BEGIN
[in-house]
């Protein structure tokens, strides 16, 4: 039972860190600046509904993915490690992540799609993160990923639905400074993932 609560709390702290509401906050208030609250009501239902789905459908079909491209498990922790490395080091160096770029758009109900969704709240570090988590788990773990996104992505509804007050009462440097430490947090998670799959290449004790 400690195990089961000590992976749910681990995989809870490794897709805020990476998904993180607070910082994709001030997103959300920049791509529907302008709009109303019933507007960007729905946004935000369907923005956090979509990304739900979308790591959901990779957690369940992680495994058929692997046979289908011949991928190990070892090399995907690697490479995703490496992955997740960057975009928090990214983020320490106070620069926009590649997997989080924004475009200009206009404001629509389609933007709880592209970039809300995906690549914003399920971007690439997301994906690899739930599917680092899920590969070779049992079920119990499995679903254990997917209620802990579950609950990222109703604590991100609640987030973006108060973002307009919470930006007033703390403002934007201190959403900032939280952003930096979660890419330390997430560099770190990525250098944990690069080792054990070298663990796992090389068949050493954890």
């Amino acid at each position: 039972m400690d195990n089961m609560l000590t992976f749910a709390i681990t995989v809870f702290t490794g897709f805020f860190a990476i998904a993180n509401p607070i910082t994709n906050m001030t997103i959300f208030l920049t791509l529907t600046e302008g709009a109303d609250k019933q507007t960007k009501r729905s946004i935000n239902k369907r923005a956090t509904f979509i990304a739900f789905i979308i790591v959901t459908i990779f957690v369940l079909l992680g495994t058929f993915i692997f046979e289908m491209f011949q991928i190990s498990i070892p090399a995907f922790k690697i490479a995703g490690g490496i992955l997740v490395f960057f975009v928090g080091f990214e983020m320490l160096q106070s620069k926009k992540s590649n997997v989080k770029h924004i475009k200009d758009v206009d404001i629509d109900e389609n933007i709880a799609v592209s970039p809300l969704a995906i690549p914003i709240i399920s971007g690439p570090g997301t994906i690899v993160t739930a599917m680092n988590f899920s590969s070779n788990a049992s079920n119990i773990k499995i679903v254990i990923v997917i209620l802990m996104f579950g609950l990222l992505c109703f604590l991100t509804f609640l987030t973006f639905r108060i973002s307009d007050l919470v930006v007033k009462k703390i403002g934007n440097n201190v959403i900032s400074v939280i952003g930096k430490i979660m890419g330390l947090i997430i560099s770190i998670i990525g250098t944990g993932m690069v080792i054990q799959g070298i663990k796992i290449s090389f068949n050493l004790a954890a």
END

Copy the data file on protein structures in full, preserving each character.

[in-house]
């Protein structure tokens, strides 16, 4: 039972860190600046509904993915490690992540799609993160990923639905400074993932 609560709390702290509401906050208030609250009501239902789905459908079909491209498990922790490395080091160096770029758009109900969704709240570090988590788990773990996104992505509804007050009462440097430490947090998670799959290449004790 400690195990089961000590992976749910681990995989809870490794897709805020990476998904993180607070910082994709001030997103959300920049791509529907302008709009109303019933507007960007729905946004935000369907923005956090979509990304739900979308790591959901990779957690369940992680495994058929692997046979289908011949991928190990070892090399995907690697490479995703490496992955997740960057975009928090990214983020320490106070620069926009590649997997989080924004475009200009206009404001629509389609933007709880592209970039809300995906690549914003399920971007690439997301994906690899739930599917680092899920590969070779049992079920119990499995679903254990997917209620802990579950609950990222109703604590991100609640987030973006108060973002307009919470930006007033703390403002934007201190959403900032939280952003930096979660890419330390997430560099770190990525250098944990690069080792054990070298663990796992090389068949050493954890």
């Amino acid at each position: 039972m400690d195990n089961m609560l000590t992976f749910a709390i681990t995989v809870f702290t490794g897709f805020f860190a990476i998904a993180n509401p607070i910082t994709n906050m001030t997103i959300f208030l920049t791509l529907t600046e302008g709009a109303d609250k019933q507007t960007k009501r729905s946004i935000n239902k369907r923005a956090t509904f979509i990304a739900f789905i979308i790591v959901t459908i990779f957690v369940l079909l992680g495994t058929f993915i692997f046979e289908m491209f011949q991928i190990s498990i070892p090399a995907f922790k690697i490479a995703g490690g490496i992955l997740v490395f960057f975009v928090g080091f990214e983020m320490l160096q106070s620069k926009k992540s590649n997997v989080k770029h924004i475009k200009d758009v206009d404001i629509d109900e389609n933007i709880a799609v592209s970039p809300l969704a995906i690549p914003i709240i399920s971007g690439p570090g997301t994906i690899v993160t739930a599917m680092n988590f899920s590969s070779n788990a049992s079920n119990i773990k499995i679903v254990i990923v997917i209620l802990m996104f579950g609950l990222l992505c109703f604590l991100t509804f609640l987030t973006f639905r108060i973002s307009d007050l919470v930006v007033k009462k703390i403002g934007n440097n201190v959403i900032s400074v939280i952003g930096k430490i979660m890419g330390l947090i997430i560099s770190i998670i990525g250098t944990g993932m690069v080792i054990q799959g070298i663990k796992i290449s090389f068949n050493l004790a954890a």